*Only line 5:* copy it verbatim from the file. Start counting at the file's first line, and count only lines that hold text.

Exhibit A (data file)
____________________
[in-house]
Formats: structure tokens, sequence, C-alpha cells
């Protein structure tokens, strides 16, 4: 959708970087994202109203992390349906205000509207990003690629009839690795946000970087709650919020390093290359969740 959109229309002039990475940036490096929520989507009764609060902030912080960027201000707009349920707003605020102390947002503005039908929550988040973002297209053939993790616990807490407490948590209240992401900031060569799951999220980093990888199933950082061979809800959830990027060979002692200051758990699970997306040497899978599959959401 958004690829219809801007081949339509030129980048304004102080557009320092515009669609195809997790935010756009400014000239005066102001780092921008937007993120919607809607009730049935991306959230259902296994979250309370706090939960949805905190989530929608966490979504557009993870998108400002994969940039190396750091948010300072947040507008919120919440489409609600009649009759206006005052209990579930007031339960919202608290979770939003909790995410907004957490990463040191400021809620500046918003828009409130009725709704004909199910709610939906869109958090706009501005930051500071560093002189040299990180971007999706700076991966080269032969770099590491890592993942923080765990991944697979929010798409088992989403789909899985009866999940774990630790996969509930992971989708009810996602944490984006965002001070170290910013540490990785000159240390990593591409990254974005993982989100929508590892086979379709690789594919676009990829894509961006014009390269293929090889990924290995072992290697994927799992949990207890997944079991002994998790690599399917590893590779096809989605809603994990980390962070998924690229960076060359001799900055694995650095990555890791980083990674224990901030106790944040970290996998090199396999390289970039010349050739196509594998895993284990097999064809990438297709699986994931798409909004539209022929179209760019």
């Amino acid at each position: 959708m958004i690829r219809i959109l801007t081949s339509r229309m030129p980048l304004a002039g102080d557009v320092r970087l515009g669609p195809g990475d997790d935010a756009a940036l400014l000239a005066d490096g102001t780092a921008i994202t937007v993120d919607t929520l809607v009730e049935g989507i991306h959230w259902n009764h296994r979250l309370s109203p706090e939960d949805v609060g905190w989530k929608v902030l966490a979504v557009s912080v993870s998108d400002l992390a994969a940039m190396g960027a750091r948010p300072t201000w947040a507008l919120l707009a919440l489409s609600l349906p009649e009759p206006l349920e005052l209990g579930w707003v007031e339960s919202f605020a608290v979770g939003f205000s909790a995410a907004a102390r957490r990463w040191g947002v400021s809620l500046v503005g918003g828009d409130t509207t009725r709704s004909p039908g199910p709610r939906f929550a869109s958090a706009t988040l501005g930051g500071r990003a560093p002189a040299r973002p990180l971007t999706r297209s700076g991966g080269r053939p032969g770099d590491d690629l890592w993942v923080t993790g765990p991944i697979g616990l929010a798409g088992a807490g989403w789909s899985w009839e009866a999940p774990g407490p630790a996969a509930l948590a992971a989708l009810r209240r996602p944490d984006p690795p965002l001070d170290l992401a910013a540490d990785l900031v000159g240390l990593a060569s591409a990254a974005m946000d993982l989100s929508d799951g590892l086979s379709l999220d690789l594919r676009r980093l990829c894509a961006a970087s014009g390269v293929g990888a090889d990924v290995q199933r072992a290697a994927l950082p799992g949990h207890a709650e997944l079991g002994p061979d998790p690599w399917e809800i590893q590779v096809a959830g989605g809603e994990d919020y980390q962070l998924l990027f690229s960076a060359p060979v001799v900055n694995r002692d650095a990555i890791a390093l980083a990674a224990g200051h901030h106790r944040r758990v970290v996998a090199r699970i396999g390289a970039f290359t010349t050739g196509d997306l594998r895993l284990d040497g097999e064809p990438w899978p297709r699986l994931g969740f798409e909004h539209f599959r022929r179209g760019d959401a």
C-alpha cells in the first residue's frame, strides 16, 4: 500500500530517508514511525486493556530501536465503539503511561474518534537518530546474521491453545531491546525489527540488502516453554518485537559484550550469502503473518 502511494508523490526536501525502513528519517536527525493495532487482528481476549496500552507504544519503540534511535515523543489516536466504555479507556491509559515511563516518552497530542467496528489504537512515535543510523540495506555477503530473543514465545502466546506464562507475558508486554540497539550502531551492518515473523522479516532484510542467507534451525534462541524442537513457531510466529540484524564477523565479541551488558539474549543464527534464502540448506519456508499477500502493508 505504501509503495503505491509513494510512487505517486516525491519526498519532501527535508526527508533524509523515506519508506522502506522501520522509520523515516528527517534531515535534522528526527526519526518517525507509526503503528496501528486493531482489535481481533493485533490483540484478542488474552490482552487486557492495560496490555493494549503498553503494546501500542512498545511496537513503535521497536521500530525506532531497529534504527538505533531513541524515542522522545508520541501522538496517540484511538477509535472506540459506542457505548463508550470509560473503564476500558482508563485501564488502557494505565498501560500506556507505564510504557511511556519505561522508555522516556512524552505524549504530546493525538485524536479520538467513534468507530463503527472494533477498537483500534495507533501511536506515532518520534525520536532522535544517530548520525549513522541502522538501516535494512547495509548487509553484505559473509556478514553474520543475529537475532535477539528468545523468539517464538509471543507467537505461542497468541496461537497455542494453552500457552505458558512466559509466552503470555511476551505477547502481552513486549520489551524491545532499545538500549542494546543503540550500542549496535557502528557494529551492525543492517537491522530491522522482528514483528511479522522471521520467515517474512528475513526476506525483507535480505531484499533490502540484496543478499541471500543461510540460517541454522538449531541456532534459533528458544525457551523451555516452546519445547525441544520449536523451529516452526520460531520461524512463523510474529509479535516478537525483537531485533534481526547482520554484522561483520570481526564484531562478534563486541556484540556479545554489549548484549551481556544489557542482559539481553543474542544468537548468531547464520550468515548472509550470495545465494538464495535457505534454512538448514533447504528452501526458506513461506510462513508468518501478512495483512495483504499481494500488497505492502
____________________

C-alpha cells in the first residue's frame, strides 16, 4: 500500500530517508514511525486493556530501536465503539503511561474518534537518530546474521491453545531491546525489527540488502516453554518485537559484550550469502503473518 502511494508523490526536501525502513528519517536527525493495532487482528481476549496500552507504544519503540534511535515523543489516536466504555479507556491509559515511563516518552497530542467496528489504537512515535543510523540495506555477503530473543514465545502466546506464562507475558508486554540497539550502531551492518515473523522479516532484510542467507534451525534462541524442537513457531510466529540484524564477523565479541551488558539474549543464527534464502540448506519456508499477500502493508 505504501509503495503505491509513494510512487505517486516525491519526498519532501527535508526527508533524509523515506519508506522502506522501520522509520523515516528527517534531515535534522528526527526519526518517525507509526503503528496501528486493531482489535481481533493485533490483540484478542488474552490482552487486557492495560496490555493494549503498553503494546501500542512498545511496537513503535521497536521500530525506532531497529534504527538505533531513541524515542522522545508520541501522538496517540484511538477509535472506540459506542457505548463508550470509560473503564476500558482508563485501564488502557494505565498501560500506556507505564510504557511511556519505561522508555522516556512524552505524549504530546493525538485524536479520538467513534468507530463503527472494533477498537483500534495507533501511536506515532518520534525520536532522535544517530548520525549513522541502522538501516535494512547495509548487509553484505559473509556478514553474520543475529537475532535477539528468545523468539517464538509471543507467537505461542497468541496461537497455542494453552500457552505458558512466559509466552503470555511476551505477547502481552513486549520489551524491545532499545538500549542494546543503540550500542549496535557502528557494529551492525543492517537491522530491522522482528514483528511479522522471521520467515517474512528475513526476506525483507535480505531484499533490502540484496543478499541471500543461510540460517541454522538449531541456532534459533528458544525457551523451555516452546519445547525441544520449536523451529516452526520460531520461524512463523510474529509479535516478537525483537531485533534481526547482520554484522561483520570481526564484531562478534563486541556484540556479545554489549548484549551481556544489557542482559539481553543474542544468537548468531547464520550468515548472509550470495545465494538464495535457505534454512538448514533447504528452501526458506513461506510462513508468518501478512495483512495483504499481494500488497505492502